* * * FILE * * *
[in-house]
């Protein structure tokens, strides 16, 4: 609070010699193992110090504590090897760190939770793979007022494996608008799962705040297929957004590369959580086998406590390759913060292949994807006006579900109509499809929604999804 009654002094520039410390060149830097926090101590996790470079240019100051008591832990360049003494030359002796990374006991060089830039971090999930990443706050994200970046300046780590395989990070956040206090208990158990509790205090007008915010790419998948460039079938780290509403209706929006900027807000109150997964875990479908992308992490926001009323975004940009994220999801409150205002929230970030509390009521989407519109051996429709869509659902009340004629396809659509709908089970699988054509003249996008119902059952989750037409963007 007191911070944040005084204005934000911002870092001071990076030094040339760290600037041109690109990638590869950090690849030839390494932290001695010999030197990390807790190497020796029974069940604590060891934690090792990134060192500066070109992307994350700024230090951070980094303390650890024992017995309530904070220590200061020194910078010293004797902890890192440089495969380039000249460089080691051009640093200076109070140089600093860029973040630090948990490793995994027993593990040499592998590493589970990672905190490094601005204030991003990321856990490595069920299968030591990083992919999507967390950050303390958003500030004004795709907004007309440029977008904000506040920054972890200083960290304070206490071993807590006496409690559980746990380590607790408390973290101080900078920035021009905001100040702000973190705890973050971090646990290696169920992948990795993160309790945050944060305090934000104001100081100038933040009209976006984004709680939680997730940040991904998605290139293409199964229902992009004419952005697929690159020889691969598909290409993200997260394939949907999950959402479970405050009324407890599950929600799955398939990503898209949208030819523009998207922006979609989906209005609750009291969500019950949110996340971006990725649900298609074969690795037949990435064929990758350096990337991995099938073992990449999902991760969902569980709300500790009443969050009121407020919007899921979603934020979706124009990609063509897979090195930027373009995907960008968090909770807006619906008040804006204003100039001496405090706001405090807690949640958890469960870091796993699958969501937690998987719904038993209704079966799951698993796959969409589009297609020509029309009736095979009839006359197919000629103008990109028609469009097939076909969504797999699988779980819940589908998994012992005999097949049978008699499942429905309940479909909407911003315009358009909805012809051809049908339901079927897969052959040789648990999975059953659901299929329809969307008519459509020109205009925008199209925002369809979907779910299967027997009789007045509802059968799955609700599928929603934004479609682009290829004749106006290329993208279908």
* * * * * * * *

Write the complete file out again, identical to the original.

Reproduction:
[in-house]
């Protein structure tokens, strides 16, 4: 609070010699193992110090504590090897760190939770793979007022494996608008799962705040297929957004590369959580086998406590390759913060292949994807006006579900109509499809929604999804 009654002094520039410390060149830097926090101590996790470079240019100051008591832990360049003494030359002796990374006991060089830039971090999930990443706050994200970046300046780590395989990070956040206090208990158990509790205090007008915010790419998948460039079938780290509403209706929006900027807000109150997964875990479908992308992490926001009323975004940009994220999801409150205002929230970030509390009521989407519109051996429709869509659902009340004629396809659509709908089970699988054509003249996008119902059952989750037409963007 007191911070944040005084204005934000911002870092001071990076030094040339760290600037041109690109990638590869950090690849030839390494932290001695010999030197990390807790190497020796029974069940604590060891934690090792990134060192500066070109992307994350700024230090951070980094303390650890024992017995309530904070220590200061020194910078010293004797902890890192440089495969380039000249460089080691051009640093200076109070140089600093860029973040630090948990490793995994027993593990040499592998590493589970990672905190490094601005204030991003990321856990490595069920299968030591990083992919999507967390950050303390958003500030004004795709907004007309440029977008904000506040920054972890200083960290304070206490071993807590006496409690559980746990380590607790408390973290101080900078920035021009905001100040702000973190705890973050971090646990290696169920992948990795993160309790945050944060305090934000104001100081100038933040009209976006984004709680939680997730940040991904998605290139293409199964229902992009004419952005697929690159020889691969598909290409993200997260394939949907999950959402479970405050009324407890599950929600799955398939990503898209949208030819523009998207922006979609989906209005609750009291969500019950949110996340971006990725649900298609074969690795037949990435064929990758350096990337991995099938073992990449999902991760969902569980709300500790009443969050009121407020919007899921979603934020979706124009990609063509897979090195930027373009995907960008968090909770807006619906008040804006204003100039001496405090706001405090807690949640958890469960870091796993699958969501937690998987719904038993209704079966799951698993796959969409589009297609020509029309009736095979009839006359197919000629103008990109028609469009097939076909969504797999699988779980819940589908998994012992005999097949049978008699499942429905309940479909909407911003315009358009909805012809051809049908339901079927897969052959040789648990999975059953659901299929329809969307008519459509020109205009925008199209925002369809979907779910299967027997009789007045509802059968799955609700599928929603934004479609682009290829004749106006290329993208279908």